I’ve long been an advocate of self-responsibility. Everyone should be held accountable and responsible for their actions and inactions. It is not up to some entity (church, government) to protect you from yourself. For example, I think non-driving adult vehicle passengers should not be required to wear their seatbelt. Drivers would still be required to wear their seatbelts to increase the odds that they are able to maintain control of the vehicle to protect passengers in other vehicles should an accident occur. Similarly I think motorcycle drivers should not be required to wear helmets. It is commonly known that both seatbelts and motorcycle helmets help prevent injury in the case of accidents. If you’re not smart enough to heed that advice, you’re better off being removed from the gene pool before you reproduce — ala the Darwin Awards.
But what happens if they’ve already reproduced and have young children? Or what happens if they are seriously injured but not killed? Then instead of removing themselves from the gene pool and saving humanity from their stupidity, we may end up providing for them or the rest of their family at the taxpayer’s expense. So instead lets say that only those people without dependents are able to go seatbeltless as non-drivers and helmetless as motorcycle drivers. That solves that problem at the expense of another: enforceability.
Laws need to be enforceable to aid both the police doing the enforcement and the judicial system. How are police suppose to know which helmetless motorcycle drivers have dependents in order to pull someone over and/or give them a ticket?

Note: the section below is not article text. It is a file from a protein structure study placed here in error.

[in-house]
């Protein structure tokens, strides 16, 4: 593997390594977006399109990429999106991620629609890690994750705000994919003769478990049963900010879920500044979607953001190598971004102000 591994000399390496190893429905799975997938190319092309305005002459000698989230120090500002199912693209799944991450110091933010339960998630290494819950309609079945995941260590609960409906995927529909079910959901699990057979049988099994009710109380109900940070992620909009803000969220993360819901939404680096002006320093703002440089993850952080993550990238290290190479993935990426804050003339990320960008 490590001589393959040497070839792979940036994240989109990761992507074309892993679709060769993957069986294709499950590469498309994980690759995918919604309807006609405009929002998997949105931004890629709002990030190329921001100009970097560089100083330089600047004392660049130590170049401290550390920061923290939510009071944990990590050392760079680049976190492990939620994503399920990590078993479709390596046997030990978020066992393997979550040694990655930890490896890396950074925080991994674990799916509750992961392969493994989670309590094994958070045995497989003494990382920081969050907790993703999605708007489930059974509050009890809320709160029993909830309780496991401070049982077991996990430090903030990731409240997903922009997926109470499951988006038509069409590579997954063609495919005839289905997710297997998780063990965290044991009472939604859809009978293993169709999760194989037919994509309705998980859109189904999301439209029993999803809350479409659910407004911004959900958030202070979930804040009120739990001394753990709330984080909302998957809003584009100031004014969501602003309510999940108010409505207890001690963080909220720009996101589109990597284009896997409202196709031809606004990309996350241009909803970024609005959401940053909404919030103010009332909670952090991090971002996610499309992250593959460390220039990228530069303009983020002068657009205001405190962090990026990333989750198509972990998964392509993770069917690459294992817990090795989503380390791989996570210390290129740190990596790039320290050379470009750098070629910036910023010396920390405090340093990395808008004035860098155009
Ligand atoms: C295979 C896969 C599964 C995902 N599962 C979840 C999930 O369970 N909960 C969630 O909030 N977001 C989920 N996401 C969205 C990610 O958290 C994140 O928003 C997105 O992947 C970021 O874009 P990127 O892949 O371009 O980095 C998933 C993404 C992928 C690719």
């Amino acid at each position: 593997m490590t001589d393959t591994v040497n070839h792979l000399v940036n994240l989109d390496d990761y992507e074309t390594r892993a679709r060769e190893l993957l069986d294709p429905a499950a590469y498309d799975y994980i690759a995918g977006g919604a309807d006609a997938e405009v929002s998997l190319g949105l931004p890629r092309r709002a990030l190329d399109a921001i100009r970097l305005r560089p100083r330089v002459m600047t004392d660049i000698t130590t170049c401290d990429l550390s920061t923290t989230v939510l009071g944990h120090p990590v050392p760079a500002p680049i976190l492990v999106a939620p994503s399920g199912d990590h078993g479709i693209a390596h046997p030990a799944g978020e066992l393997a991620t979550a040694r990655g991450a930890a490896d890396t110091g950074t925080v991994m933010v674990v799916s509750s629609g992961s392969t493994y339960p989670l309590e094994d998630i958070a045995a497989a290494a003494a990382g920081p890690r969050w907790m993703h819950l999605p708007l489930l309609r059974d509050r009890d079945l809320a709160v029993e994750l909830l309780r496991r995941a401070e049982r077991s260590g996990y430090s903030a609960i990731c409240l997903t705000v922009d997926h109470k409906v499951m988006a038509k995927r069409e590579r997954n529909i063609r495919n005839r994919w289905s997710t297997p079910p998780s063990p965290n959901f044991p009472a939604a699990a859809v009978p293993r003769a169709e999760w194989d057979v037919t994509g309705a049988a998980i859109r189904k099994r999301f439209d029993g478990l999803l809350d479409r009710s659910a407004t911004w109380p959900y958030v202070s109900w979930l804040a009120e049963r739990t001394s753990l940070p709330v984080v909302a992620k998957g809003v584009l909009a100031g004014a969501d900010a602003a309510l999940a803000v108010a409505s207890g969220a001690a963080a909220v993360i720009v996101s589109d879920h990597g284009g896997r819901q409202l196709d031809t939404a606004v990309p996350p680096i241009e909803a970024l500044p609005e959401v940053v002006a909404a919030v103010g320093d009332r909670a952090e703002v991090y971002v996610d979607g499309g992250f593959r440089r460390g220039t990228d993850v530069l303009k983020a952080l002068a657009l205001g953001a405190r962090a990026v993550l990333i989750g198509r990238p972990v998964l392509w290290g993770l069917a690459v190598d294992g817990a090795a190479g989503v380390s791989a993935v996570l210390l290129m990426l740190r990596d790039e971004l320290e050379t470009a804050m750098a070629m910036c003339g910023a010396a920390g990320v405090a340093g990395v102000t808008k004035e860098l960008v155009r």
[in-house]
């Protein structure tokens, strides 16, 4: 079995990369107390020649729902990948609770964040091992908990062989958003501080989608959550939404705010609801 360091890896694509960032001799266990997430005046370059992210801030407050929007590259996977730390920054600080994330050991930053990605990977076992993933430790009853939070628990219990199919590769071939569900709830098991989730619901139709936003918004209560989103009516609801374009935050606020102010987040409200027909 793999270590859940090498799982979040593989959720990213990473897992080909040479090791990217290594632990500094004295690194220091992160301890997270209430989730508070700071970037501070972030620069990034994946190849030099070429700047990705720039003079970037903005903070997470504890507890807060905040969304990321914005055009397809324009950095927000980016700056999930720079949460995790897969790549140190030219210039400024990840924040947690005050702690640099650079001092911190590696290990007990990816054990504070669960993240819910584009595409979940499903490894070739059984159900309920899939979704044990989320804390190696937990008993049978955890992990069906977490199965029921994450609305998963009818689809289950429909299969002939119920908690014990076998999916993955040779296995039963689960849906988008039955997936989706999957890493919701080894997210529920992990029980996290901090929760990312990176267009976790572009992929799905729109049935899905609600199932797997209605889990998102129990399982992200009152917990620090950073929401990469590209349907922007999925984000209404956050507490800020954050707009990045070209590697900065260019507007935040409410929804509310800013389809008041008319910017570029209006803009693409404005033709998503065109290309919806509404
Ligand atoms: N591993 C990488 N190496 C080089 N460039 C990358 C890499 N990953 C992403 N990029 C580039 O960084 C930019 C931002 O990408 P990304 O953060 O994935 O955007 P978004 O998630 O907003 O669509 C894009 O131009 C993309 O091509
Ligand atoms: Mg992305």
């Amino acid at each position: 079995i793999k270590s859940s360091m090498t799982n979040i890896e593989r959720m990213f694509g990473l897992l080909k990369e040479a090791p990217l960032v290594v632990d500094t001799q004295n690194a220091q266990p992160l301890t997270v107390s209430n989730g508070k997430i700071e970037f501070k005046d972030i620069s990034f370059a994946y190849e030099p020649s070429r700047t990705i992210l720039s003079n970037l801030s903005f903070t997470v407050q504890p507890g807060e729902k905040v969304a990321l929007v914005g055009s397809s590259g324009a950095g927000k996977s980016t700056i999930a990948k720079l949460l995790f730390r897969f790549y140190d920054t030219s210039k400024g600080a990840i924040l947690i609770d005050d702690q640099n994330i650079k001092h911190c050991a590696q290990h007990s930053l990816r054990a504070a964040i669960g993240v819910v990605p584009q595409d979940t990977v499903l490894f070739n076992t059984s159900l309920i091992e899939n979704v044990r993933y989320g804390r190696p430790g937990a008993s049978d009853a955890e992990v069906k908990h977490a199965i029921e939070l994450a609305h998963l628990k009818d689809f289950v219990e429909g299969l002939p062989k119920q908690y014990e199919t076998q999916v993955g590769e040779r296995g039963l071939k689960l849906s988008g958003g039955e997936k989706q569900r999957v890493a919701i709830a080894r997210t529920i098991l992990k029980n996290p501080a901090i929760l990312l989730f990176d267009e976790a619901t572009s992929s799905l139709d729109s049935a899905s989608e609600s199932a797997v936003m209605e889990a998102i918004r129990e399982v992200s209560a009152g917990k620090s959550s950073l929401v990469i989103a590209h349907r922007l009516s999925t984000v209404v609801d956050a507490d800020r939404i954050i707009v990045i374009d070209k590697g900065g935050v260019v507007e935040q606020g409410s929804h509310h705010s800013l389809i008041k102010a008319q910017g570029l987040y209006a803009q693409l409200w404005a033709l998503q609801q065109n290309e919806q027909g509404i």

Thus despite my shoot-from-the-hip desire to give stupid people the liberty of killing themselves, I acknowledge that it is better for the government to require all drivers to wear a seatbelt and all motorcycle riders to wear a helmet with the intent of reducing the financial liability of me, a taxpayer.
Consider another nanny-state law being considered here in Colorado: Carbon monoxide detectors. The law would require carbon monoxide detectors to be installed in new, sold, or rented private residences. The impetus for the bill is, I assume, the rash of recent carbon monoxide deaths in the state. Unlike the seatbelt issue, in this case I fully support the nanny-state law. The reason is that I believe the bill will better protect renters of older homes and apartments. While even new furnaces and stoves can malfunction and emit lethal amounts of carbon monoxide, furnaces in older homes are much more likely to do so.
The next logical question is, why don’t I view this as a “survival of the smartest” issue like I did the seatbelts? Unlike seatbelts that are provided with every vehicle, carbon monoxide detectors don’t come bundled with your house — yet. Obtaining one requires 1) knowing that you need one and 2) the finances to obtain one. Ill-educated families may be ignorant of the need for these detectors as might the elderly who may be unaware due to failing mental facilities. Lower-income families and seniors who are renting and know they need one may be ill-prepared to pay for a detector, particularly in this economic environment. The law would require apartment complexes and landlords of other properties install CO detectors prior to renting the property to a new tenant. The cost of the detectors are minimal and because they need only be installed at the start of a new lease, the landlord could incorporate the cost of the detector in the lease if necessary. Heck, the expense might even be tax deductible!
Even getting off the high road of requiring that help be provided to those who can’t help themselves (or don’t know that they should be helping themselves), we have the issue that while CO exposure can be lethal, it can also be non-lethal but debilitating and the taxpayer may end up footing the medical bills.
All that said, I think this would be an excellent opportunity for churches to pitch in and ensure that their members have ready access to a CO detector and provide one either free or at a discount if they fall into the group most likely to be unable to help themselves (low-income families and the elderly). This holds true if CO House Bill 1091 ends up becoming law or not.